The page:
|For Federal and Postal workers under either FERS or CSRS who are contemplating preparing, formulating and filing for Federal Disability Retirement benefits, and for all those who are awaiting an approval for a pending application before the Office of Personnel Management — may you have a safe and Happy New Year for 2012. For those who have already obtained a Federal Disability Retirement — may the coming year find your medical conditions bearable, and hope that you may recover sufficiently in order to find the economy in stable shape so you may find other employment, and perhaps make up to 80% of what your former Federal or Postal position pays, while keeping your OPM Disability benefits. Have a Happy New Year.
|Sincerely, Robert R. McGill, Esquire|
Daily Archives: December 31, 2011
Medical Retirement for Federal Workers: FMLA and Federal Disability Retirement
FMLA, or the “Family and Medical Leave Act“, allows for the Federal or Postal employee to take up to 12 weeks of unpaid (LWOP) leave during a 12 month period. It is “protective” measurement against adverse actions by an Agency or the U.S. Postal Service.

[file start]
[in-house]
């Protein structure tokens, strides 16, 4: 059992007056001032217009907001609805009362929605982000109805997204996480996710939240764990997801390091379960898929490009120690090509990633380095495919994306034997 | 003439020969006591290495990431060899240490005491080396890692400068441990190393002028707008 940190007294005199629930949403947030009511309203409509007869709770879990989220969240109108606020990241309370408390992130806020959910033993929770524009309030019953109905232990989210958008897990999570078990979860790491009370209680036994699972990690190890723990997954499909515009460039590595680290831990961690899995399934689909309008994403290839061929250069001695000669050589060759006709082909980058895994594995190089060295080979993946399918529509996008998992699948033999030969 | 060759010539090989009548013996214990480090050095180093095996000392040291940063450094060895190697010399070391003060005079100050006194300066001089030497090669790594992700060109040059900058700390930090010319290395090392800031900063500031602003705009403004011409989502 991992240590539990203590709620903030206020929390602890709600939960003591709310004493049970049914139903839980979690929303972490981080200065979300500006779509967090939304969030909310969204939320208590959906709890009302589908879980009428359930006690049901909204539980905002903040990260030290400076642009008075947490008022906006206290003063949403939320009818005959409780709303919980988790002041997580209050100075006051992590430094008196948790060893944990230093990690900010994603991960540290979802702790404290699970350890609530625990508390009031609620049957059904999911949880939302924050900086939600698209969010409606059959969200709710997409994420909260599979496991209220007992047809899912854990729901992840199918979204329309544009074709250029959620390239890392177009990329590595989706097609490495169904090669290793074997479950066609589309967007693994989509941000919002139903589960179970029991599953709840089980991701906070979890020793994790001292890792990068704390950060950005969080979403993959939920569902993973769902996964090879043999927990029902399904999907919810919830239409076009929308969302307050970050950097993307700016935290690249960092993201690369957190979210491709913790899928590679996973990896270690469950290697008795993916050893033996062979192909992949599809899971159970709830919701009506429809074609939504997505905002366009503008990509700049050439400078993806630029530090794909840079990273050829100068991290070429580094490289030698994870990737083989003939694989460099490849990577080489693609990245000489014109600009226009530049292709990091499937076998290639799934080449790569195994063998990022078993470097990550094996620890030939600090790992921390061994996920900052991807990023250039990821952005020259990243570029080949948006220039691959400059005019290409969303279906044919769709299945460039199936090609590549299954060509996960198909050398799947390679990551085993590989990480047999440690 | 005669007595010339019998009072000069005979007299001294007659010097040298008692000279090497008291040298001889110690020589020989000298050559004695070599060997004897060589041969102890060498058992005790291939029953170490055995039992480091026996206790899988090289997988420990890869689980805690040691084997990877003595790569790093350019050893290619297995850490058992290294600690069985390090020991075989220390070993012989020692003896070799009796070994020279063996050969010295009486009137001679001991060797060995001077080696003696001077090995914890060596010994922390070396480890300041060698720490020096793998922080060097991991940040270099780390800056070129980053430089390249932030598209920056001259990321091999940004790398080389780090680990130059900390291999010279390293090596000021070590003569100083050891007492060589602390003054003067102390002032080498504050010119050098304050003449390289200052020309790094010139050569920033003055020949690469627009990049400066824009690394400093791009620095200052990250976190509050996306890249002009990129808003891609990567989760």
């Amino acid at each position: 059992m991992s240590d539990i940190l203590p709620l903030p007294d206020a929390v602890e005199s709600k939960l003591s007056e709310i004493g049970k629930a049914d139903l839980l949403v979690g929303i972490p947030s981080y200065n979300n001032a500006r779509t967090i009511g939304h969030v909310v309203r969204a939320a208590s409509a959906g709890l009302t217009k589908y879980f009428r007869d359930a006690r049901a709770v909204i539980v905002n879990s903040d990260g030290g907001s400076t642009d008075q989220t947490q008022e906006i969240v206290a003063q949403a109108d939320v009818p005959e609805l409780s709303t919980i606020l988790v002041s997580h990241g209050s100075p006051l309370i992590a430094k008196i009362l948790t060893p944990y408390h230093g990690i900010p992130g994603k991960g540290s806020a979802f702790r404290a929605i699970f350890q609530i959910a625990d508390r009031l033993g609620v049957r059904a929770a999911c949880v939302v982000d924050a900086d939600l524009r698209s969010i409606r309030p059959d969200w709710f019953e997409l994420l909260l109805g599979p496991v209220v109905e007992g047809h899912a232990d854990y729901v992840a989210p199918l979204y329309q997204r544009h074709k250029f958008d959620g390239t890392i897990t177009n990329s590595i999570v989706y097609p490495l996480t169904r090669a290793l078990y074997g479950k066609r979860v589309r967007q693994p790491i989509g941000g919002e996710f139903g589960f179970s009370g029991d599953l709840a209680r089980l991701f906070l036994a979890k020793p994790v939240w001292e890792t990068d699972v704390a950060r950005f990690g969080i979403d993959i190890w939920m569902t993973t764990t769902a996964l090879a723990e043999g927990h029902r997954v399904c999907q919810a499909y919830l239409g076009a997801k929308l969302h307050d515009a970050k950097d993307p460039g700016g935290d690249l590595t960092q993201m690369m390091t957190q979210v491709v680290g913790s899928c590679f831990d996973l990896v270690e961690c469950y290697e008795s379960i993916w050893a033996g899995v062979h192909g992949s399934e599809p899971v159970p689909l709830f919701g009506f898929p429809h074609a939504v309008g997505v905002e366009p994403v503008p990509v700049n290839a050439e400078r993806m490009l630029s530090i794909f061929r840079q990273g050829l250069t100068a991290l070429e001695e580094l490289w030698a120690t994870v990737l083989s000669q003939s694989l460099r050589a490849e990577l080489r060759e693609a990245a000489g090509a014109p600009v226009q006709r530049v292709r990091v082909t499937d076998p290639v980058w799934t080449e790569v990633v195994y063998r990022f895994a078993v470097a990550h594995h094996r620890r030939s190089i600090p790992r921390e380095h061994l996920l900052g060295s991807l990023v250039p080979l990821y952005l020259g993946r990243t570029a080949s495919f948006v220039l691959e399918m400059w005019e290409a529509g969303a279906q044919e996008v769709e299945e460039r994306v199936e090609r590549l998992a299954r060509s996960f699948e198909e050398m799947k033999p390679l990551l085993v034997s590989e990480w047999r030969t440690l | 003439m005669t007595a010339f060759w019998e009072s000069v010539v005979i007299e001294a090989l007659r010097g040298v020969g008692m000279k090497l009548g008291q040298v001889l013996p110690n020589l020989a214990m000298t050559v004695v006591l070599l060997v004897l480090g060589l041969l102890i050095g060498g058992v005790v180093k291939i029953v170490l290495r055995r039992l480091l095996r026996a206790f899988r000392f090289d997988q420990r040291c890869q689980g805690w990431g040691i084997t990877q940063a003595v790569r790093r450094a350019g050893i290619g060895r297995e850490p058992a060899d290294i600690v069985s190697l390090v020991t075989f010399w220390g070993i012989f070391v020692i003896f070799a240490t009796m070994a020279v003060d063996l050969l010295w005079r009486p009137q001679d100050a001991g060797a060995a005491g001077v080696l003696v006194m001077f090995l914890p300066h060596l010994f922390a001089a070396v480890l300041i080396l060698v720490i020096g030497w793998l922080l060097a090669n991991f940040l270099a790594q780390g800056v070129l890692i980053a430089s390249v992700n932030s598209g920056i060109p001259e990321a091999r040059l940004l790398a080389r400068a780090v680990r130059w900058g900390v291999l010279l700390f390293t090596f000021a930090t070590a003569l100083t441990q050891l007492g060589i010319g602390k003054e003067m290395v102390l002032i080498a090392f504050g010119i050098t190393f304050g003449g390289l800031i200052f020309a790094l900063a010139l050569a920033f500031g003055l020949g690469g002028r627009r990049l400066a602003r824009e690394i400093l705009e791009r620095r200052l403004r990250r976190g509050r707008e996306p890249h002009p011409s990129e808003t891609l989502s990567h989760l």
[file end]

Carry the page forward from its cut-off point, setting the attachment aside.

While the process of preparing, formulating and filing for Federal Disability Retirement benefits under FERS or CSRS may take longer than the 12-week period, it nevertheless allows for some protection during the administrative process. Moreover, if timed properly, it can fend off adversarial actions, harassment, undue pressure, etc., in conjunction with other requests and actions — such as taking sick leave, annual leave, etc.
Often, agencies become irrational and impatient during the long administrative process of filing for Federal Disability Retirement benefits from the Office of Personnel Management, acting as if the Federal or Postal employee has any control over the timing or the timeframe taken by the Office of Personnel Management. While FMLA has no direct connection to OPM Medical Retirement, it is one more “tool” that the Federal or Postal employee may utilize to shield one’s self against the aggressive actions of the Federal Agency or the U.S. Postal Service.
Robert R. McGill, Esquire